ALSO…thinking about it, I remember reading an article about biomimickery. The article was about the Japanese bullet train, which initially had a design flaw that caused it to produce a loud bang when passing through a tunnel. The designers of the train looked to the kingfisher for inspiration, using its beak as a template for the design of the front of the train – and guess what?! IT WORKED. Not only was the train quieter but it was also more efficient.

    Nature + engineering = results!!

    As for starting from scratch, I don’t mind that. I want to be the best I can be…I will be off to the library later armed with a list of texts!

    Thank you!
  6. Lorcan

    Lorcan Active Member

    Miss B

    I would suggest you look into the MSc Clinical Podiatric Biomechanics @ Staffordshire Uni down the road from you. It a great place to start and very well run. You could just do the Cert and HDip before considering the Research Msc.

    best of luck.
  7. bmjones1234

    bmjones1234 Active Member

    What Journals do you currently read? Or Articles have your read recently?

    3 Articles I would recommend are the following:

    Physiotherapy 92 (2006) 122-127 An overview of podiatric biomechanics theory and its relation to selected gait dysfunction. Paul Harradine, Lawrence Bevan, Nik Carter.

    Journal of the American Podiatric Medical Association Vol 99 (4) (2009) 317-325 A Review of the Theoretical Unified Approach to Podiatric Biomechanics in Relation to Foot Orthoses Therapy. Paul Harradine, Lawrence Bevan.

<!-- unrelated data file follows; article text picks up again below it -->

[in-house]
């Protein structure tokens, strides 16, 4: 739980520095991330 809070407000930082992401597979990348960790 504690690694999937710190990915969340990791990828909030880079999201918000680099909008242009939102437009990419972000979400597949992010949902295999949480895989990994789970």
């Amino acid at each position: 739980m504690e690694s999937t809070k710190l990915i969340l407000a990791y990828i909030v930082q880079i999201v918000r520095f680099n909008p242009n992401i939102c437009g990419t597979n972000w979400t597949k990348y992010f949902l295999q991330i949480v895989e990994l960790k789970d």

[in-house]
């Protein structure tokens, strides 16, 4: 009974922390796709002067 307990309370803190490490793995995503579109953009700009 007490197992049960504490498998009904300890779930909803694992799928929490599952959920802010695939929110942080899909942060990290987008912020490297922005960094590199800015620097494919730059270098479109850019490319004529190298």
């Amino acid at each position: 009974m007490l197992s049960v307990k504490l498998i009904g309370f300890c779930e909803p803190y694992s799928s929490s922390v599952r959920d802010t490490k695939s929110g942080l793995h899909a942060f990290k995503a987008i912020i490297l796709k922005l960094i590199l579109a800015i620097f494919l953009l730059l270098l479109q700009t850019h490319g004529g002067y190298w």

Journal of the American Podiatric Medical Association Vol 101 (6) (2011) The Medial Oblique Shell Inclination Technique; A Method to Increase Subtalar Supination Moments in Foot Orthoses. Paul Harradine, Simon Collins, Chris Webb, Lawrence Bevan.

    I recommend you read the oldest 1st then progress to the latest it will make more sense. Some really good CPD here and helped me take a whole new dimension on how I look at orthoses even at student level. Any problems getting hold of the articles let me know and I'll see if I can help.

    Hope that helps.
  8. Lorcan

    Lorcan Active Member

    Hi bmjones1234

    Any chance you could post up the first 2 articles. I have to give a presentation next week to Sports Medics on Podiatric Biomechanics and they would be very useful to offer further reading.

    many thanks.
  9. RobinP

    RobinP Well-Known Member

  10. bmjones1234

    bmjones1234 Active Member

  11. MissB

    MissB Active Member

    Thanks guys :)
  12. mpoliver

    mpoliver Member

    This may sound obvious, but the only way to progress in this area is by seeing as many patients as you can with MSK complaints. If you work for an NHS podiatry service, try to get in on their MSK caseload. You will hopefully be working with someone with a lot more experience who you can discuss cases with, and help you make the links between theory and practice. The same would go with private practice- find someone with a lot of experience, and learn from them.

    Once you start seeing this type of patient regularly, you will get a feel for what works for what type of presentation, and equally what does not. You will also get an idea of how different types of people respond to the same thing. Patients don't find into neat theroetcial packages that exactly follow the literature . To my mind, getting the patient history right is imperative, so critically appraise how you go about obtaining it, and reflect on how you could improve. The patient usually has all the answers within them, and the skill is extracting this info.

    There are a lot of courses that you can do, but make sure before you do them that you will have the opportunity to use the skills and knowledge that you gain. E.g. there is no point doing a corticosteroid injection therapy course if you will not be able to practice this afterwards.

    In short, grab all the opportunities to see, treat and discuss patients, and build up your experience in this area. Without this, progression will be difficult. Good luck.